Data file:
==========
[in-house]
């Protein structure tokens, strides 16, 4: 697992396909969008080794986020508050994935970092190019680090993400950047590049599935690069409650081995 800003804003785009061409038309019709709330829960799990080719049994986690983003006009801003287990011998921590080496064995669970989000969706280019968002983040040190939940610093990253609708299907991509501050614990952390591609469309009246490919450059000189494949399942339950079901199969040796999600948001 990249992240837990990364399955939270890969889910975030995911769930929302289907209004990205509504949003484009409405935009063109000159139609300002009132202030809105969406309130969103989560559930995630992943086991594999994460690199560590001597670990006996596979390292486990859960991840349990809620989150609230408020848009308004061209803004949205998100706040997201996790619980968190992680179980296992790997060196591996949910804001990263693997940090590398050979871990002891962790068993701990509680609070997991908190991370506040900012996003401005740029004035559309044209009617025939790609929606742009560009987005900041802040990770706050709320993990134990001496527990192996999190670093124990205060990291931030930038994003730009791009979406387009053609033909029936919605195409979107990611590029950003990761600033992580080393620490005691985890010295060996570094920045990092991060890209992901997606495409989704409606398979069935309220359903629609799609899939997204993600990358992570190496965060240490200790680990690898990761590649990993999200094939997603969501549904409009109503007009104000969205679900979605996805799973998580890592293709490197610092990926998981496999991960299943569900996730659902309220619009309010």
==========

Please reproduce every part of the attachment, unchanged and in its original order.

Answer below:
[in-house]
């Protein structure tokens, strides 16, 4: 697992396909969008080794986020508050994935970092190019680090993400950047590049599935690069409650081995 800003804003785009061409038309019709709330829960799990080719049994986690983003006009801003287990011998921590080496064995669970989000969706280019968002983040040190939940610093990253609708299907991509501050614990952390591609469309009246490919450059000189494949399942339950079901199969040796999600948001 990249992240837990990364399955939270890969889910975030995911769930929302289907209004990205509504949003484009409405935009063109000159139609300002009132202030809105969406309130969103989560559930995630992943086991594999994460690199560590001597670990006996596979390292486990859960991840349990809620989150609230408020848009308004061209803004949205998100706040997201996790619980968190992680179980296992790997060196591996949910804001990263693997940090590398050979871990002891962790068993701990509680609070997991908190991370506040900012996003401005740029004035559309044209009617025939790609929606742009560009987005900041802040990770706050709320993990134990001496527990192996999190670093124990205060990291931030930038994003730009791009979406387009053609033909029936919605195409979107990611590029950003990761600033992580080393620490005691985890010295060996570094920045990092991060890209992901997606495409989704409606398979069935309220359903629609799609899939997204993600990358992570190496965060240490200790680990690898990761590649990993999200094939997603969501549904409009109503007009104000969205679900979605996805799973998580890592293709490197610092990926998981496999991960299943569900996730659902309220619009309010």